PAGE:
10 Tips to Prepare Your RV for Colder Weather

As the weather starts to cool down and the leaves start to change colour, that can only mean one thing: it’s time to start thinking about how to prepare your RV for winter.

Investing in an extended warranty for cars over 100k miles may be wise if you and your family spend a lot of time on the road and want to avoid a seasonal breakdown interrupting your spring plans. But don’t worry; we’ve got more tips and tricks to keep you on the road and enjoying your RV season after season. 

Here are ten tips to help you prepare your RV for colder weather.

Winter for hibernation

This series of steps should be taken when the cold weather begins to hit your forecast regularly or after your last scheduled trip for the year. Many outdoor enthusiasts will wait for this project until after hunting season. You can also utilize some tips for small homes, tiny houses, and full-time RV families. 

Bring Your RV in for a Tune-Up

Like your car, your RV needs a tune-up before colder weather hits. This will help ensure that your RV is running efficiently and can help prevent any potential breakdowns. It’s also advisable to update your fluids before any heavy freeze so that you don’t jump into spring planning with a freeze-damaged water tank or plumbing issues.

Inspect Your RV’s Roof and Seals

Inspect your RV’s roof and seals for any cracks or leaks. If you find any, be sure to repair them before they get worse. As an extra layer of protection, you can lay down a sturdy tarp over the entirety of the roof of your RV for the winter to protect against rain and snow and insulate against the cold. If your RV is on the older side, it’s common to find places on the roof that are weak, dented, or likely to puddle with water and snow. Get these fixed as soon as possible to avoid more severe damage through the season. 

Prepare Your Freshwater Tanks

Before the temperature gets too cold, empty your freshwater tanks, this will prevent them from freezing and cracking. Add antifreeze to your freshwater system to keep your pipes freezing and bursting. This is especially important when you have run water through your hoses and are wondering if it’s flushed.

Drain Your Gray and Black Water Tanks

Drain your gray and black water tanks before the temperature gets too cold. This will help prevent them from freezing and cracking as well. It won’t hurt to put a healthy dose of antifreeze in these tanks to protect them from pooling in the drain hoses or tank bottoms.

Insulate Your Pipes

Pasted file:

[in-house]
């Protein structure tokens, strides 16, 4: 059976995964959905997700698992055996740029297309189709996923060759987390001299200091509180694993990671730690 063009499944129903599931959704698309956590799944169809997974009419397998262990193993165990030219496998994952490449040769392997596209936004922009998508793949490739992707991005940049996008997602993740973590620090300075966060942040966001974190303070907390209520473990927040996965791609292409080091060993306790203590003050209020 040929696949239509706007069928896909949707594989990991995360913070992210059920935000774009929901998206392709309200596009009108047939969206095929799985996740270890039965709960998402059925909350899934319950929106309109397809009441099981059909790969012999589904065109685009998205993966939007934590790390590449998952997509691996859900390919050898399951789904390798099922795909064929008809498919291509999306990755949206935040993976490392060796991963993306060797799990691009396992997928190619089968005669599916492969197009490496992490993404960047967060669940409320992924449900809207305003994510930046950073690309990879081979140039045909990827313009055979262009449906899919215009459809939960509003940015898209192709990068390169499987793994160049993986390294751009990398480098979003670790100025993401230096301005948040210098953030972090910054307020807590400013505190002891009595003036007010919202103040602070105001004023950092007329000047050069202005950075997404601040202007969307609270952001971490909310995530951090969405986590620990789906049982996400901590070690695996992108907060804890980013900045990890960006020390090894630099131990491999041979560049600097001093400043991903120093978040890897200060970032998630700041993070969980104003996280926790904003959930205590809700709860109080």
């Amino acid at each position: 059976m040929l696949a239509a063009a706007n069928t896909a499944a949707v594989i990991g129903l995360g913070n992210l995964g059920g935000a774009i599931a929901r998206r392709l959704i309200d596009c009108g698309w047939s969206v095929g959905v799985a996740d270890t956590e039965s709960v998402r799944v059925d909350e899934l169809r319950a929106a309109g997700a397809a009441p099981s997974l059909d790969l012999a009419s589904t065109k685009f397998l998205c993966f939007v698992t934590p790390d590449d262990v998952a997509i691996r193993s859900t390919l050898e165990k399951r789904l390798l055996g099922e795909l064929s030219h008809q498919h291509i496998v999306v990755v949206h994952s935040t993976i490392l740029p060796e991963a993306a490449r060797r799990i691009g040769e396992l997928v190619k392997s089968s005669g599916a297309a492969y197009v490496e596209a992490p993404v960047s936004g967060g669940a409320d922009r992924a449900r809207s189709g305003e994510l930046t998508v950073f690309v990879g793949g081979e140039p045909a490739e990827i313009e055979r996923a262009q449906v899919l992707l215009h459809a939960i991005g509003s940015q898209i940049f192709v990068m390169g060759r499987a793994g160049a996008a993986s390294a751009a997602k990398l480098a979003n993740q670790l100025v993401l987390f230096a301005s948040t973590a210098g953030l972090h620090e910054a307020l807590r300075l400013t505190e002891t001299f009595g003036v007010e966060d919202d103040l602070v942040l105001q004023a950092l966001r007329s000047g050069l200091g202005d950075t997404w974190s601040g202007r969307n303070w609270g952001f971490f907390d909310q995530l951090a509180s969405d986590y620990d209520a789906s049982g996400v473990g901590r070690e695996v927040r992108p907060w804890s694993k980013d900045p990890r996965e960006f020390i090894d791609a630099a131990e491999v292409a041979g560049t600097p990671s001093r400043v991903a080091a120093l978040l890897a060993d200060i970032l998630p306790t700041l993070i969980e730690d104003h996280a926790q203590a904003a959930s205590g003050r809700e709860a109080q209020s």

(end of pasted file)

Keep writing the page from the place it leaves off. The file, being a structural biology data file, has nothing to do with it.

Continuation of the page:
Another way to help prevent your pipes from freezing is by insulating them with pipe insulation or heat tape. This is a critically important step if you’ll be using your RV as guest housing and hooking it up to a home water system.

Full-Time RV Living Winter Tips

Insulating your pipes helps prepare your RV for winter weather, whether parking it for the season or living in it full-time as a traveler or as alternative housing. One of the most significant factors in keeping your RV safe for winter living is ensuring it remains warm enough to keep everyone comfortable and everything thawed.

Install Skirting When Parked

A layer of seemingly decorative boards or siding around the TV when it’s parked is visually pleasing and practical. When the wind and weather can’t blow around under your RV, it is less likely that you’ll experience freezing pipes, cold floors, and rodent damage (though you may find a raccoon or two hiding under your RV for warmth). Some RV parks and resorts require skirting if you book your stay for longer than 3-5 days.

Invest in Insulative Window Coverings

If you’re living in your RV through the winter, it can be tempting to crank the heat whenever the temps drop. However, if your windows aren’t properly insulated and sealed, you’re running your generator or drawing from the power grid and losing most of that warmth through the thin glass of your windows. A little DIY with some heavy fabrics, like wool or fleece, can help you save a ton of money on keeping your house on wheels warm. 

Don’t Forget to Insulate Your Propane Tank

This often happens because people need to make an accurate assumption that their propane tank is insulated well enough to keep the gas inside usable. RVers need to realize that propane can be affected negatively by temperatures below freezing. While technically, the propane isn’t freezing, it cannot travel through the system to operate safely. A propane canister wrap keeps the gas usable and protects the tank from the elements.

Emergency Power Options

Even if plugged into the grid, you may experience power issues in cold weather. Be sure to invest in your RV to provide backup power. Some options are a gas-powered generator stored away for emergencies or boondocking, a solar panel system on your roof. Ensure that you have access to additional power in case of an outage.

Stock Up on Winter Necessities

Between non-perishable but sustainable foods, warm blankets, and extra layers of clothing, you can get through the coldest weather and the longest winters when you prepare ahead of time. Cover your pantries and cabinets with food, water, and other essentials if you lose power during winter storms. Store extra clothes to keep you dry when you go out and spare blankets to layer onto your beds. If you have pets that need to go outside, keep a handful of plush towels to dry them off when they come in, so they’re not tracking cold water through the space. 

Winter Preparation Makes RV Life Easier

Whether you are an occasional or seasonal RVer or live the RV life full-time, winter is hard for us all. Take some tips from this article, and continue your research for ideas to protect your space and your family from the elements this winter by joining tiny home and RV living communities online and in your local area. People who live life have so much knowledge and wisdom to offer.

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